For the Birds: White-breasted nuthatch enjoys topsy-turvy lifestyle – McDowell News

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This white-breasted nuthatch assumes a typical headfirst pose as it makes its way along a tree trunk.
The United States is home to four species of nuthatches: white-breasted, red-breasted, brown-headed and pygmy.
The power of flight gives most birds a perfectly valid reason to disregard the pull of gravity. The family of tree-clinging birds known as nuthatches lives an even more topsy-turvy lifestyle than many other of their winged kin. Nuthatches prefer a headfirst stance as they search for food in the nooks and crannies in tree trunks and branches.
I witnessed this firsthand on a recent frosty morning. While crossing a footbridge over the creek, I heard an odd, raspy noise. Upon investigation, I detected a white-breasted nuthatch shuffling over the bark being shed from a decaying mimosa tree. The bird continuously probed crevices in the bark, making tiny squeaks as it circled the thick branches of the large tree. The fearless nuthatch noted my presence, but I allayed any immediate retreat by standing motionless and observing for an interval.
Because of their gravity-defying antics, the white-breasted nuthatch and other members of the family can provide hours of entertainment at our bird feeders. Individual white-breasted nuthatches will follow a single-minded path along the trunk of a tree or a branch on the way to a feeder. An individual nuthatch rarely varies from this path. It’s amusing to watch the jerky progress along the trunk as this bird prepares for a flight to a feeder holding sunflower seeds or a hanging wire basket of suet.
The United States is home to four species of nuthatches: white-breasted, red-breasted, brown-headed and pygmy. White-breasted nuthatches are probably the most familiar nuthatch to backyard birders in this area.
At my home, nuthatches typically remain aloof from the rivalry always ongoing between the chickadees and titmice. The white-breasted nuthatch is also a no-nonsense visitor. Rarely distracted by disturbances among other birds, this nuthatch is content to grab a seed and go or hang on to the wire frame of a suet basket and peck off chunks.
The more numerous titmice and chickadees give way when a white-breasted nuthatch claims a feeder. At times, however, a tufted titmouse or a Carolina chickadee will forget itself and fly to a position on a feeder already claimed by a nuthatch. If surprised enough to retreat to a nearby perch, the nuthatch will go through a rather comical little dance to express its displeasure. Wings spread out in a rigid pose, the bird will turn around in tight circles, showing definite resentment at being displaced by an offending chickadee or titmouse. It’s all part of the hurly-burly routine of mixed flocks at a busy bird feeder.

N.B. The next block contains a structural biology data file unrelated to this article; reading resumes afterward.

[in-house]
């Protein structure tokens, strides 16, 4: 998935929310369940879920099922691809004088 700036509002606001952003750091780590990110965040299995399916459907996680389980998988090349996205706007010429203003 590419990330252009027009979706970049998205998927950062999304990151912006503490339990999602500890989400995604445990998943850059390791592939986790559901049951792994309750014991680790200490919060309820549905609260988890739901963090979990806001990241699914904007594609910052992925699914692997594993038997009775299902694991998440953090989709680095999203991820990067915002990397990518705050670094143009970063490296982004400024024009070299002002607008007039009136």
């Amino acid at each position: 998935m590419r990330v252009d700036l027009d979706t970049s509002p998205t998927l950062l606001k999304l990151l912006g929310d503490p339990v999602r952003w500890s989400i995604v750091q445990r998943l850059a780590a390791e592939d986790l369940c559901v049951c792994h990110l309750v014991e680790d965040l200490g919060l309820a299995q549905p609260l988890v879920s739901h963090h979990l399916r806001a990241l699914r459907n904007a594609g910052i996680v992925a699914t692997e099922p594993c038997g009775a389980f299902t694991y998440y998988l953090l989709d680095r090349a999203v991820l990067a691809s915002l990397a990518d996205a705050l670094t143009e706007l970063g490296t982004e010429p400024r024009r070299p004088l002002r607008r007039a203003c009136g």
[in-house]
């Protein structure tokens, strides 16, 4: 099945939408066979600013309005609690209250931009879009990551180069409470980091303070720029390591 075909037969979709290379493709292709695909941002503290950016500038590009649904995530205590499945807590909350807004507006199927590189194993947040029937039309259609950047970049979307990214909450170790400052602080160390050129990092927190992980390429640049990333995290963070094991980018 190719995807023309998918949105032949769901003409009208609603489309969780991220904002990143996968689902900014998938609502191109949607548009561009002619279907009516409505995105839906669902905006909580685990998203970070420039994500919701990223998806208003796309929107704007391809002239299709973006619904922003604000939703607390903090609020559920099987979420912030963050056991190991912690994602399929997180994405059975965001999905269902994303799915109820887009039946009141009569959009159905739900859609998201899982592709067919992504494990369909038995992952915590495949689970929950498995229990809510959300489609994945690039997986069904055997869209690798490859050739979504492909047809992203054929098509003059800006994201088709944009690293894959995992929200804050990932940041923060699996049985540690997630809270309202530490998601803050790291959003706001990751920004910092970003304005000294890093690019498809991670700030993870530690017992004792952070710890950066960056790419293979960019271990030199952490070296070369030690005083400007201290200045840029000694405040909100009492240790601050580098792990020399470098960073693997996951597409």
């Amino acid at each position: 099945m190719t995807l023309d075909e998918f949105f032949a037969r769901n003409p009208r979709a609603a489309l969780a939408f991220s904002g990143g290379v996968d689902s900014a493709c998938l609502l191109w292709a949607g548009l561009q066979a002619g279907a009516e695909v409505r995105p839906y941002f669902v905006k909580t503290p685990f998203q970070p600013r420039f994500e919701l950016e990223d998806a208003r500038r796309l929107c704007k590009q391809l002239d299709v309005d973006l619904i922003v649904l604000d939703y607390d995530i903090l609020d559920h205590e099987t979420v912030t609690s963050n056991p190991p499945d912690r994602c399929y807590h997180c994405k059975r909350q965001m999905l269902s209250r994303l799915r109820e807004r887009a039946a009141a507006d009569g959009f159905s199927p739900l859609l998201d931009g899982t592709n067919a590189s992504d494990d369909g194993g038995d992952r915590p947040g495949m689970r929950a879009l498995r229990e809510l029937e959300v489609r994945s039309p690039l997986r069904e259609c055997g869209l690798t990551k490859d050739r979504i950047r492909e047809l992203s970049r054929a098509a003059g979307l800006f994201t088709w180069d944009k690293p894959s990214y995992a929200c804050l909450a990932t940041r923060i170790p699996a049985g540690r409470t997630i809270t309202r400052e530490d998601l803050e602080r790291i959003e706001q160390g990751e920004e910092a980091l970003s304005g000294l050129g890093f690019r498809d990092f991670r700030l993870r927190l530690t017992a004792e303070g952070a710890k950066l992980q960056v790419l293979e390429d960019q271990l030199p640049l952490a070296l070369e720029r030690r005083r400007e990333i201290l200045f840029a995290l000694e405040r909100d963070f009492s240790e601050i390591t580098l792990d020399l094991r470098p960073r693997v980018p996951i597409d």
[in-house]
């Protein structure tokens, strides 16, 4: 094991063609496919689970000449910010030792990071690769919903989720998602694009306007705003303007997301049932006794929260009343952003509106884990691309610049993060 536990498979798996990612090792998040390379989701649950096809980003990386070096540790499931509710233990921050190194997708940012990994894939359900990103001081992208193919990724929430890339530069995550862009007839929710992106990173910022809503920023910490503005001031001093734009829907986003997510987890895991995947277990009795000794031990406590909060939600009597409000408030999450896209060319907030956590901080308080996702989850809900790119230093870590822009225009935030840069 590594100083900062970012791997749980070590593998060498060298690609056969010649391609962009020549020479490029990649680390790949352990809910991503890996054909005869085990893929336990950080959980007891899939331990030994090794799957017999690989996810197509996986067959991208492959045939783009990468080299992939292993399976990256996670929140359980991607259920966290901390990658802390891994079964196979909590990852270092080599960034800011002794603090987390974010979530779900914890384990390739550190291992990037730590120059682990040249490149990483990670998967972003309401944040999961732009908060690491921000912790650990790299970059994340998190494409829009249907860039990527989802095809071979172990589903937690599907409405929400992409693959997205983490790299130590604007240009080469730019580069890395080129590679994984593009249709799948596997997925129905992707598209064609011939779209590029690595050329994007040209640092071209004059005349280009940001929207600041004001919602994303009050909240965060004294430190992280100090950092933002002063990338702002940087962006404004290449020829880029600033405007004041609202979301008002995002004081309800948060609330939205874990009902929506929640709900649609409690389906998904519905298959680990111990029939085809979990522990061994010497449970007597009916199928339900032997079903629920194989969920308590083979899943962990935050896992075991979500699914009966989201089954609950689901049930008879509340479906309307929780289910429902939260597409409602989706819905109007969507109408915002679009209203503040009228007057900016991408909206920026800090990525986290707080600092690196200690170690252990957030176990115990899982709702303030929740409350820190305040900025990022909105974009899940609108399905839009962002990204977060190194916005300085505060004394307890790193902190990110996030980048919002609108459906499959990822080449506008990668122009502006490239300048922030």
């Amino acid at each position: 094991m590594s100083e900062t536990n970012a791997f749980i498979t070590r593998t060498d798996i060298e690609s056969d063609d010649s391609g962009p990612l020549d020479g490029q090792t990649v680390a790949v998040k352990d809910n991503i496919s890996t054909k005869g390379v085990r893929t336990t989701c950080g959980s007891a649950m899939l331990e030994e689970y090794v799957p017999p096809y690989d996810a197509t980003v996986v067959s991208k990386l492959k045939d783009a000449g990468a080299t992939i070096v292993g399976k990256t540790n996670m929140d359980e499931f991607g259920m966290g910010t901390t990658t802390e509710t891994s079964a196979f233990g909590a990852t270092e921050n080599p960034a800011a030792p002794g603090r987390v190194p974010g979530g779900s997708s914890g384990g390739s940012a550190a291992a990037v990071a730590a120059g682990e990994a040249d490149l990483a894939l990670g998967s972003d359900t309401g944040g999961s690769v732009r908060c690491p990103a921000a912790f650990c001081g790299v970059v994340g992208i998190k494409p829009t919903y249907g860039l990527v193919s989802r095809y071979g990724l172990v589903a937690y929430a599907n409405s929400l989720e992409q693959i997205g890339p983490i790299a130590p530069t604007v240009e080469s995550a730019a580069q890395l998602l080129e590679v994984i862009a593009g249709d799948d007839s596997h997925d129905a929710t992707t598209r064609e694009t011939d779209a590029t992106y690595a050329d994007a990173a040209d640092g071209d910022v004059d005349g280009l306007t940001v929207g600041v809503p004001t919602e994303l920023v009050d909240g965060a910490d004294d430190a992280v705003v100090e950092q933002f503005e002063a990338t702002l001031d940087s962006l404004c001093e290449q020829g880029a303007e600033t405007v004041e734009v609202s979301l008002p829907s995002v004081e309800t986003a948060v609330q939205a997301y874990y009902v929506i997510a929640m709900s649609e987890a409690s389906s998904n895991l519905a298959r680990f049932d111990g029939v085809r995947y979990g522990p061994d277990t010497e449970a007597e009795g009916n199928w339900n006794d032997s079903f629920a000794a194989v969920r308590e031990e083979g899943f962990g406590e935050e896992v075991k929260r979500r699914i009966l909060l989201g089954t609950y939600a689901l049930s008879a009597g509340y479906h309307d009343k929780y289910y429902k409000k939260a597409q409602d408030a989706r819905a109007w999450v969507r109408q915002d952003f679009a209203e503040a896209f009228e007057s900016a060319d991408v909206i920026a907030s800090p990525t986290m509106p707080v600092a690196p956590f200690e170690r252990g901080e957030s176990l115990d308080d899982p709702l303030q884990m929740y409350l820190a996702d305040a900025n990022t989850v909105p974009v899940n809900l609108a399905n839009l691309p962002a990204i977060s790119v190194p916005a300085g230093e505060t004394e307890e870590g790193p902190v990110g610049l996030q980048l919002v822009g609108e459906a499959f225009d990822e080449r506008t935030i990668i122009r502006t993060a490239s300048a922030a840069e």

In our region, the stubby red-breasted nuthatch is another member of the family that occasionally finds its way to our yards. Smaller than the related white-breasted nuthatch and, as far as I can tell, complacent in the company of chickadees and titmice, the red-breasted nuthatch is always a welcome visitor. It has a tell-tale “yank yank” call it produces when excited that sounds very much like little tin horns. The red-breasted nuthatch, perhaps because it spends so much of the year in more remote areas, can also be amazingly tame when it pays a winter visit.
Both of these nuthatches can be attracted to feeders by offering peanuts, sunflower seeds and suet. They are also cavity-nesting birds, but they are more reluctant about accepting a nesting box as a place to rear young. They will gladly accept an old woodpecker hole or other natural cavity in a tree.
The brown-headed nuthatch is a specialist of pine woodlands throughout the southeastern United States, favoring loblolly-shortleaf pines and longleaf-slash pines. This nuthatch requires standing dead trees for nesting and roosting. They forage for food, however, on live pines. The birds are more abundant in older pine stands.
The species is uncommon in the region. I’ve managed to find brown-headed nuthatch during visits to coastal South Carolina or suburban Atlanta in Georgia. In these southern locations, the species can be a common bird.
These small birds will occasionally forage close to the ground, but they are often in the upper branches of pine trees. Their presence is often revealed by their call, which sounds amazingly like a squeeze toy. They produce their “squeaky toy” call persistently when agitated or curious. Brown-headed nuthatches often associate with mixed flocks in company with Carolina chickadees, tufted titmice, pine warblers and other small songbirds.
I hope to eventually complete my list of North American nuthatches by adding the fourth species — pygmy nuthatch — to my life list. I have made two trips to western North America, where this species ranges, but haven’t managed to find this bird. Both the pygmy and brown-headed are among the smallest members of the nuthatch family.
These birds are named “nuthatch” for the habit of some species to wedge a large seed in a crack and hack at it with their strong bills. I like to refer to them as “upside-down birds” because gravity doesn’t seem much of a factor in their daily lives. They are content to walk headfirst down a tree trunk or probe the underside of a large branch. It must give them an interesting perspective on the world around them.
To share a sighting, make a comment or ask a question, email Stevens at
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This white-breasted nuthatch assumes a typical headfirst pose as it makes its way along a tree trunk.
The United States is home to four species of nuthatches: white-breasted, red-breasted, brown-headed and pygmy.


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